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February 29, 2016 4:00 AM, EST

Letters: Toll Plan, Drivers and Large Fleets

These letters appears in the Feb. 29 print edition of Transport Topics. Click here to subscribe today.

In Defense of Rhode Island Toll Plan

Weight is a roadway’s enemy. Heavier weight requires thicker pavements, longer curves, reduced grades and more substantial bridges. These truths cannot be disputed; the construction standards associated with each item substantially increases the initial cost of the roadway network.

Similarly, heavier weight is what beats up roadways and bridges and thus inflates everyone’s ongoing maintenance budgets.

Railways, which pay for their own infrastructure, know these facts well. When we went from 70-ton to 100-ton cars, our track structure began to rapidly deteriorate; it took the industry a decade to “catch up” by utilizing heavier rail, larger ties, a better ballast and subgrade structure and heavier bridges.

Today, as 110-ton cars become more prevalent and in demand, railways are not repeating their previous mistake. These 110-ton cars are only allowed when the track structure and bridges have been upgraded to handle these higher weights. Rails learned the hard way that weight is an ongoing “enemy” that must be accommodated in construction and the following maintenance costs.

So why the editorial opposing Rhode Island’s specific charges for heavy trucks?

Heavier weights, which is to say trucks, are the problem. So why oppose Rhode Island’s efforts to specifically charge those responsible? If trucks were to lose market share to another mode there might be an argument, however unconvincing, but in most cases the increased cost will be a pass-through — a pass-through that will more accurately assess Rhode Island trucking’s real costs of providing and maintaining the roads and bridges utilized.

Michael V. Smith

President

Finger Lakes Railway Corp.

Gilmanton, New Hampshire

Editor’s Note: Transport Topics is not opposed to trucks paying their fair share. The editorial notes the Rhode Island Trucking Association has offered an 18-cents-a-gallon increase in the diesel tax, with no increase in the tax on gasoline, used by the overwhelming majority of passenger cars on the road. We remain wary of the truck-only toll plan, which the governor signed into law but the Federal Highway Administration has not yet green-lighted. Projections of how much revenue would actually be raised have been disputed, and if tolls were needed to solve a funding crisis, shouldn’t all vehicles be included? For all of these reasons, hikes in the diesel tax and truck registration fees remain far better options than truck-only tolls.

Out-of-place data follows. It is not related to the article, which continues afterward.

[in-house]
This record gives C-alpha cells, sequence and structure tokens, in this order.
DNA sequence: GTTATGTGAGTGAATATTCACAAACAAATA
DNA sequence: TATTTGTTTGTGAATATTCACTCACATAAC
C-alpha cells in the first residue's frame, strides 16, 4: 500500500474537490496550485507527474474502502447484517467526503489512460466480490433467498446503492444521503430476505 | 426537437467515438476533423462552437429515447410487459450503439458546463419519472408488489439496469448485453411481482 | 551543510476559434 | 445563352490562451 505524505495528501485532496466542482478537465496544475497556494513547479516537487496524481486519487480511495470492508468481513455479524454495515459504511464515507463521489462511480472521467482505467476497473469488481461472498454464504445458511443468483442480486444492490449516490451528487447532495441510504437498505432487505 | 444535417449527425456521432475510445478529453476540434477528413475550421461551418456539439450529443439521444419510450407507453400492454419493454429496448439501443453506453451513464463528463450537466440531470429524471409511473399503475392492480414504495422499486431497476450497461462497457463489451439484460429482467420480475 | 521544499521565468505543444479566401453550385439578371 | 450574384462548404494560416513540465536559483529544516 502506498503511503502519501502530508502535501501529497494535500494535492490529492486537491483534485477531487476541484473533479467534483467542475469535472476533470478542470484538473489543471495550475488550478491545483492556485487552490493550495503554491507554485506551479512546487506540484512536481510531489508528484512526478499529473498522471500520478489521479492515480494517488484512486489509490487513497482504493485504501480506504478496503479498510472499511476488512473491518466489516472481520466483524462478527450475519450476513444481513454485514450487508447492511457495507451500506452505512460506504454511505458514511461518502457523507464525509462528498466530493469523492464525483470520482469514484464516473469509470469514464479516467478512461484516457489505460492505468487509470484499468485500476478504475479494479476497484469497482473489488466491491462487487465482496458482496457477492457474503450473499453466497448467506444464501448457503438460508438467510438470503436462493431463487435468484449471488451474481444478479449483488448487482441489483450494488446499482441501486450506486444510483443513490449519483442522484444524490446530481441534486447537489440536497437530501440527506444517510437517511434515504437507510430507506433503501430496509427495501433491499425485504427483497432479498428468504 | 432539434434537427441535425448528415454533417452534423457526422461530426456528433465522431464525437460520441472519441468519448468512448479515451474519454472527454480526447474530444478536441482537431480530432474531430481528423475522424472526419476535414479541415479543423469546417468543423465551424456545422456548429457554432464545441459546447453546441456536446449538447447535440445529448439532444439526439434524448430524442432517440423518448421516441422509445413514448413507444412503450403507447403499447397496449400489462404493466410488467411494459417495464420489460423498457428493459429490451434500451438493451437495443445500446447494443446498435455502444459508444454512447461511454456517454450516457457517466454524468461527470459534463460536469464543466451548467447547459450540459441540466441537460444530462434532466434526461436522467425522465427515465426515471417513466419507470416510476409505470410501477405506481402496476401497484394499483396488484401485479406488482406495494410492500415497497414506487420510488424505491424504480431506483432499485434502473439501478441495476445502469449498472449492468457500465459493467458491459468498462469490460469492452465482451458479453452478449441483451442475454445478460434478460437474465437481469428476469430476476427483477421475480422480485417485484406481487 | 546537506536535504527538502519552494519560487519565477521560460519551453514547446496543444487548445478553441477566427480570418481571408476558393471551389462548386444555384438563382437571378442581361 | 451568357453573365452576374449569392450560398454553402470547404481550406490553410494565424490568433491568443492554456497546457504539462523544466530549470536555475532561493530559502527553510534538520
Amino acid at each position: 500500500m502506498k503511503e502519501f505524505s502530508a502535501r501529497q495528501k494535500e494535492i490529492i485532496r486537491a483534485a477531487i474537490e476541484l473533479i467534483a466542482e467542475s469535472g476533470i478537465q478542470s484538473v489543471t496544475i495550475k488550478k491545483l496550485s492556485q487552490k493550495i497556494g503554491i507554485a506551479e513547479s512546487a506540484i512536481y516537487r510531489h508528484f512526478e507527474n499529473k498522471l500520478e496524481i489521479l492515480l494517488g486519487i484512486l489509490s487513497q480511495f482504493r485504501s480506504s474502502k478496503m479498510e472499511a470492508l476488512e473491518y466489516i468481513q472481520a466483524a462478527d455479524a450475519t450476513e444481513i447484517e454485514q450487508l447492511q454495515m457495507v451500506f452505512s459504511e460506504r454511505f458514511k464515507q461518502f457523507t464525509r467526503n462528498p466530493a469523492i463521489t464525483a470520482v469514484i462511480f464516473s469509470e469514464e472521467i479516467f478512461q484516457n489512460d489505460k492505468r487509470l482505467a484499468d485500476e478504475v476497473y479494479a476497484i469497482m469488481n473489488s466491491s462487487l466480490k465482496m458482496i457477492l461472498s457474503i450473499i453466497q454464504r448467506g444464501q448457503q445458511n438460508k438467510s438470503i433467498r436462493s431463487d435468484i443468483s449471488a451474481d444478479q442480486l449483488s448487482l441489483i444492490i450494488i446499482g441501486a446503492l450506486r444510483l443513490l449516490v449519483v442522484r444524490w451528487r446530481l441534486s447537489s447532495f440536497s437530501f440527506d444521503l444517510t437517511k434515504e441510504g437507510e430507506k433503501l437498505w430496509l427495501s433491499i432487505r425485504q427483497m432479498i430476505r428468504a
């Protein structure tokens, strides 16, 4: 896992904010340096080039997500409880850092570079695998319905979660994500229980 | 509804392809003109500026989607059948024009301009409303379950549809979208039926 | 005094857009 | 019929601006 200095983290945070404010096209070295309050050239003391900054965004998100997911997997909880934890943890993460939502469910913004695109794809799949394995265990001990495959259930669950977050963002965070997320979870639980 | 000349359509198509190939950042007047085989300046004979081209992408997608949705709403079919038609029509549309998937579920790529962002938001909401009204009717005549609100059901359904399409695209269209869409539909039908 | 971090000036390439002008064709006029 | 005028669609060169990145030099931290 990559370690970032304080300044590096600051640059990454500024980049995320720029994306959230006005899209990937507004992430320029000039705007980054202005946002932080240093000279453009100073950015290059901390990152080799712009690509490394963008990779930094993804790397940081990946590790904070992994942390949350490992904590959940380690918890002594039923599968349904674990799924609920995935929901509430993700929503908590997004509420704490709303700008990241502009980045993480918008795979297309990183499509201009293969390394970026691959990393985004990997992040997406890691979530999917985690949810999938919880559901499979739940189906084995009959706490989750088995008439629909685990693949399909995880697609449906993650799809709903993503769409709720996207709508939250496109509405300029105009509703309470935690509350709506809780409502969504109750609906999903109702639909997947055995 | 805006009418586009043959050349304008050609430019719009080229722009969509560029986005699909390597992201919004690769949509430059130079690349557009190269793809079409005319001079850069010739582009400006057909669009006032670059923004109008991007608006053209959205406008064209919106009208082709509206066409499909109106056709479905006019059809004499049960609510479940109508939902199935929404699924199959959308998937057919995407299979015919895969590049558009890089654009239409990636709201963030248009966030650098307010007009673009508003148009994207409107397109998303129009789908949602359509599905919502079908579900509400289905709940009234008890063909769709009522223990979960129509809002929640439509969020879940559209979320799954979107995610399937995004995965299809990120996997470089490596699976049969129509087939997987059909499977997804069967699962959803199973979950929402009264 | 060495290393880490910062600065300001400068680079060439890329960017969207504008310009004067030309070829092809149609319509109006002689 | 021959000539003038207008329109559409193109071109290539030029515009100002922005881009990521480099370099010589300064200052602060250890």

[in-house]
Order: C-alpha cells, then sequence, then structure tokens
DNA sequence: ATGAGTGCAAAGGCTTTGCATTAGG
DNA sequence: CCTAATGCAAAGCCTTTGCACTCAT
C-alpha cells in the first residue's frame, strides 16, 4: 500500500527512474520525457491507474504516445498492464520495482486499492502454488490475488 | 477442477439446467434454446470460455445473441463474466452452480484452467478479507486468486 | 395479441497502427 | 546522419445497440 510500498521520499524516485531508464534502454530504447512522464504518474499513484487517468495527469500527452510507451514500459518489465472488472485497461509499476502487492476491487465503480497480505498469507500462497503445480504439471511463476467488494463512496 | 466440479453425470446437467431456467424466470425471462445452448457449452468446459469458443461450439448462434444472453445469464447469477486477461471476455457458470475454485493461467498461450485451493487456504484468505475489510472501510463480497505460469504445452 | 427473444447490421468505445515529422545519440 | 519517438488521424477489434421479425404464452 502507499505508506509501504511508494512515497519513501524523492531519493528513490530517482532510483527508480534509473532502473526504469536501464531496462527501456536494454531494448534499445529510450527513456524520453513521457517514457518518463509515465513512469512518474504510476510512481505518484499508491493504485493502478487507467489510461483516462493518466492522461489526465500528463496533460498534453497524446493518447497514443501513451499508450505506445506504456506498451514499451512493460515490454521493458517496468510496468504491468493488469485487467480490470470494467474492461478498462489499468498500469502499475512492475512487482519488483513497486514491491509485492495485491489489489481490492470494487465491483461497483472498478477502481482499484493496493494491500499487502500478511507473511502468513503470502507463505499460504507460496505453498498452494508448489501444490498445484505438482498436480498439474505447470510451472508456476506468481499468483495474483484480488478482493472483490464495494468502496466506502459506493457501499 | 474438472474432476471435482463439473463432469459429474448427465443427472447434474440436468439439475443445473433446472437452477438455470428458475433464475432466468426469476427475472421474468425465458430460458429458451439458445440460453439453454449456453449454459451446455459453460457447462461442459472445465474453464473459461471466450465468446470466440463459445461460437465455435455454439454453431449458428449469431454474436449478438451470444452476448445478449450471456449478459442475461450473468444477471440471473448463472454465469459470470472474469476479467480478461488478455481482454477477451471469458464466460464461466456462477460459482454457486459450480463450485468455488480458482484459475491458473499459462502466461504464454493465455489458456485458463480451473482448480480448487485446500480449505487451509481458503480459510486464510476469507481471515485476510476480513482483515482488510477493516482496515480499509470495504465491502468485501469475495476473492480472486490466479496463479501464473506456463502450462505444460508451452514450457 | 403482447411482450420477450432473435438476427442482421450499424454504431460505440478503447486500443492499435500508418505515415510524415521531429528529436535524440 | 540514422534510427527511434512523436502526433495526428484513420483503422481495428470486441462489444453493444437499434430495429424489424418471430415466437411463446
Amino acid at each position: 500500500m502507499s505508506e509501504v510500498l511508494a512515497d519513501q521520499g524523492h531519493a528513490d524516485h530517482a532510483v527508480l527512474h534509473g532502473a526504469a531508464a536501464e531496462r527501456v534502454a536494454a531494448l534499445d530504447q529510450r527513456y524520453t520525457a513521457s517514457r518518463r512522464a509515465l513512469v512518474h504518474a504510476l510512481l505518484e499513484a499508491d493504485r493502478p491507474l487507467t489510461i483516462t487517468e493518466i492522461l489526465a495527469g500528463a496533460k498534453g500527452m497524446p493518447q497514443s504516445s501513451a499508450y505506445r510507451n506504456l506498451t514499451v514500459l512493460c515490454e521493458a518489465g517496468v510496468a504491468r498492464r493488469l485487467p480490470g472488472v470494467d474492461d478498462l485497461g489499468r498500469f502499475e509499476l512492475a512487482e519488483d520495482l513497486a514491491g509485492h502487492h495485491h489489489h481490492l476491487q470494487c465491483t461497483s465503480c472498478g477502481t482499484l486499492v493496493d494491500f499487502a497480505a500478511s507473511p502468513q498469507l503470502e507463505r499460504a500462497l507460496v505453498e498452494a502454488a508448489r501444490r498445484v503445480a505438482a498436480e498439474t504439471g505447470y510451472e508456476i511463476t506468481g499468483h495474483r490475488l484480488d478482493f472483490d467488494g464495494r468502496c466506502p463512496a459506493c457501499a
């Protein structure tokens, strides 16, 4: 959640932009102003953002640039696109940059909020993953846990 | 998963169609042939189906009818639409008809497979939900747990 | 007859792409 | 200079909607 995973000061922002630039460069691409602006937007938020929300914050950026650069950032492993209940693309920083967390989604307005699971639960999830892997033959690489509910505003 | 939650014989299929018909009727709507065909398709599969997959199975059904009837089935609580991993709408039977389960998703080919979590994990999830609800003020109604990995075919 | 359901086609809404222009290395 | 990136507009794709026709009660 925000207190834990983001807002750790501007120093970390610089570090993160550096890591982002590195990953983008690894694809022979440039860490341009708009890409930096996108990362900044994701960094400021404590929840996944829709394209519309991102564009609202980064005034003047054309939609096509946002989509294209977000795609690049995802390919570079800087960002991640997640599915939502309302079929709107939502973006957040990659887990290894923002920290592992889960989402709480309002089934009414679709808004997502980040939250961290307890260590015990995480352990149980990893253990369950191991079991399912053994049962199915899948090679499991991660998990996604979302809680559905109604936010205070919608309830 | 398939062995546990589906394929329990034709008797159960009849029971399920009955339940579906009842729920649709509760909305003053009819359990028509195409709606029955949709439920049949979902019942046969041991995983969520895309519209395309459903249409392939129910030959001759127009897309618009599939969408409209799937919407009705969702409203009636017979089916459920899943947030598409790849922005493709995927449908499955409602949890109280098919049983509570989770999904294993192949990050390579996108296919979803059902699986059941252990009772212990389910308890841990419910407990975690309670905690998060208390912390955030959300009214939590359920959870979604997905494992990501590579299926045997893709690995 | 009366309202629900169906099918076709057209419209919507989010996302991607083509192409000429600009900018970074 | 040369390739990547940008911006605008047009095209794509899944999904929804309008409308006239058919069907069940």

Drivers and Large Fleets

This is just speculation on my part, but I believe that large-carrier turnover will outpace small-carrier turnover for awhile, for the following reasons:

• Almost all larger fleets use electronic logging devices now. This conversion to ELDs has led many grizzled, old-school, dyed-in-the wool drivers to leave large carriers with ELDs, so they could keep using paper logs, which are more to their liking.

• Larger fleets are installing in-cab cameras and other technology to monitor driver safety performance. The feedback provided by the cameras and other technology that identifies hard braking, speeding and aggressive driving is increasing driver turnover at larger carriers.

• Larger carriers that haul steel and were serving the fracking industry are suffering due to a wave of steel imports and a reduction in oil and gas exploration activity. Larger carriers are more exposed to these industries than smaller carriers. When miles drop off, drivers flee these larger carriers and turnover grows dramatically.

Well, its pure speculation on my part, but thats the best I can do to explain the divergence in turnover rates between small and large carriers.

Mitch Bookbinder

Eastern Freight Ways

North Brunswick, New Jersey